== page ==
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sorettiThe List

Reviewed by Soretti D.
Fairview South School

Labels. We’ve all had them. Whether it is from a complete stranger or even your own friend! Some you may be proud of, some may hurt as much as you’d like to ignore it. In The List two girls are picked from each grade at Mount Washington High. On this list one is named the prettiest, the other girl named the ugliest. Everyone focuses their attention on those two girls from each grade. This year’s list of girls is made up of Abby, Danielle, Lauren, Candace, Bridget, Sarah, Margo, and Jennifer. Abby is excited getting named the prettiest, while Danielle is concerned of how her boyfriend Andrew will take the news of her being named ugliest. Lauren, the new homeschooled “prettiest” girl, is surprised at how everyone becomes her friend instantly after the list is posted. Candace believes it is a mistake that she is named ugly, but with her attitude towards others; it isn’t surprising. coverBridget is paranoid she’ll gain weight and ruin her “pretty” status. Jennifer is not surprised, since she was named ugliest from the time she was a freshmen. Her ex-best friend Margo, named prettiest senior, is happy to carry on the tradition since her sister left for college. How are these groups of girls going to react to their labels? And how will these “labels” change the way they are viewed as in high school? To find out the answers to these questions check yourself out a copy of The List .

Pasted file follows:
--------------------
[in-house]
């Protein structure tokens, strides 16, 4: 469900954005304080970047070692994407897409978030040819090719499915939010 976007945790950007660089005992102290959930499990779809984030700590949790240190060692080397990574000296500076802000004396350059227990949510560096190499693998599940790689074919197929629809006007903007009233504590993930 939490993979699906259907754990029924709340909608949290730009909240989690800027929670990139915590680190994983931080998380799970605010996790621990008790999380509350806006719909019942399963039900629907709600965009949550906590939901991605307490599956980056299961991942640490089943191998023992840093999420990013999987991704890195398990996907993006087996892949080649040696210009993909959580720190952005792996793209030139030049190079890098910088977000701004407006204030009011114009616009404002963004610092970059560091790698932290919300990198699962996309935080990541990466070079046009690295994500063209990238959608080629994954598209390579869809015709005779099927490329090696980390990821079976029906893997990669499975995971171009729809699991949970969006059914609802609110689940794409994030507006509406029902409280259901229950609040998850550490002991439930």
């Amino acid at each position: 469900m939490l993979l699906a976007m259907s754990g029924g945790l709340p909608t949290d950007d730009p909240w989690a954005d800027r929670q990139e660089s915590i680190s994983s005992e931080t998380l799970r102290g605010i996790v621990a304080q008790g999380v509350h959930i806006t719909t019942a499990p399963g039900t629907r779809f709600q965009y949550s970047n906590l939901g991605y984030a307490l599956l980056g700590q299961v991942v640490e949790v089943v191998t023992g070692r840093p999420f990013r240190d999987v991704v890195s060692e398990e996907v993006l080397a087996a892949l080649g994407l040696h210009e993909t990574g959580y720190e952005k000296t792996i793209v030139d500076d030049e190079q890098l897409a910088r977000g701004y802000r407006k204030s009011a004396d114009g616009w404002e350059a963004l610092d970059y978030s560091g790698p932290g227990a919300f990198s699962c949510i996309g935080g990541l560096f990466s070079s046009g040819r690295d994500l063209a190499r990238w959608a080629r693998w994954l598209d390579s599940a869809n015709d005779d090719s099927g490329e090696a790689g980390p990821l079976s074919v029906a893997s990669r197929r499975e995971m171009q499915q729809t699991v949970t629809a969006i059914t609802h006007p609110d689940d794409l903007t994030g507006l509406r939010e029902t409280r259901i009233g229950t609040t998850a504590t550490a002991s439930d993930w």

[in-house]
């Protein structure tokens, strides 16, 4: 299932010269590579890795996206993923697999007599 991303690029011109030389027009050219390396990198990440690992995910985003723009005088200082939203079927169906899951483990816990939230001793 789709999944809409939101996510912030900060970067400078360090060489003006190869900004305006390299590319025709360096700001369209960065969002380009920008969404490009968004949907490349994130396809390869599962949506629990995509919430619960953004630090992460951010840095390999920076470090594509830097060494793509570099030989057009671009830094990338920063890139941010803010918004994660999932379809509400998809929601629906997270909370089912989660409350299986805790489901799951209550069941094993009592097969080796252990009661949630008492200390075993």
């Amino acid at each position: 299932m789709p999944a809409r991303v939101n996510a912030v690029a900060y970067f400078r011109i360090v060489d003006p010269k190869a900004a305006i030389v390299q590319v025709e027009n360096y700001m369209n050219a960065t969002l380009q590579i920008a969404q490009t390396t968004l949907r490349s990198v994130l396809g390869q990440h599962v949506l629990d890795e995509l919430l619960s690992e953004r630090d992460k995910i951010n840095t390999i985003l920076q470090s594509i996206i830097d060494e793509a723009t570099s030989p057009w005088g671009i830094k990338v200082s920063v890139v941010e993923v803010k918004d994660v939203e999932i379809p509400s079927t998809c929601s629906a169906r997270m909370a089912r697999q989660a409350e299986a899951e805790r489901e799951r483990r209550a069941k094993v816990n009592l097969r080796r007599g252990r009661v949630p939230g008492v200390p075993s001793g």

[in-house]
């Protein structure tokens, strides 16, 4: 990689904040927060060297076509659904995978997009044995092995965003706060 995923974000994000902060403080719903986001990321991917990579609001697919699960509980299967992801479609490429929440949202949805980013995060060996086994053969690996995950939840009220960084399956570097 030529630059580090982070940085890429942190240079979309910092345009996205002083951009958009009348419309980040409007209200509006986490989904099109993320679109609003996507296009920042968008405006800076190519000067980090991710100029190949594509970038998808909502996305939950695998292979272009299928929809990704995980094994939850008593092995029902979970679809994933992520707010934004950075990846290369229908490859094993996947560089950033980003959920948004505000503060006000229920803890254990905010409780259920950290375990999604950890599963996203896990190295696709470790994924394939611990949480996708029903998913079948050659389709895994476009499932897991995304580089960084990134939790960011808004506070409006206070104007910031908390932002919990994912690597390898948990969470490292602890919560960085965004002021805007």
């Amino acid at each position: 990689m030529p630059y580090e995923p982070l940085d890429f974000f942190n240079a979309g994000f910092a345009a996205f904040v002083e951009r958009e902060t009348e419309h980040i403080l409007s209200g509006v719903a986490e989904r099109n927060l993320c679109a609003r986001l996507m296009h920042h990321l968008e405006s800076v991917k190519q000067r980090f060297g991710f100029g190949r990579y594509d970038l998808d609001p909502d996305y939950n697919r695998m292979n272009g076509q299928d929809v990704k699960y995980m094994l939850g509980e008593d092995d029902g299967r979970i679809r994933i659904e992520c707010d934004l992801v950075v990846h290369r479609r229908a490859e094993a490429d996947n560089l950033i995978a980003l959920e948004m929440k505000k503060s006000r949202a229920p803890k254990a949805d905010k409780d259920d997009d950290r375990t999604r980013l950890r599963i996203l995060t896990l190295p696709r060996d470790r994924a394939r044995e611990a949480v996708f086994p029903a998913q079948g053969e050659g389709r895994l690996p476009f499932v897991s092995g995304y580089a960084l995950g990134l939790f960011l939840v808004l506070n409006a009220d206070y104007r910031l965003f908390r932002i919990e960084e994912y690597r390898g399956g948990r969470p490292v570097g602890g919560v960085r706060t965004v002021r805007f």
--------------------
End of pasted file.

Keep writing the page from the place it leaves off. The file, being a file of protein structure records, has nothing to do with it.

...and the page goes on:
Honestly, I didn’t enjoy reading this novel as much as I thought I would have because I found a stereotypical high school in this novel that just revolves around appearance. I usually enjoy reading historical fiction or horror, so I wasn’t used to reading novels like this. I would recommend this for those teens 13 and up who delight in reading novels based on high school drama. Although I didn’t like it as much, this novel is still filled with loads of suspense and seat gripping moments. Remember, head down to the library to check The List out and have fun! (Youth Junior High Fiction VIV)

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ileanaMay B.: A Novel in Verse

Reviewed by Ileana S.
Fairview South School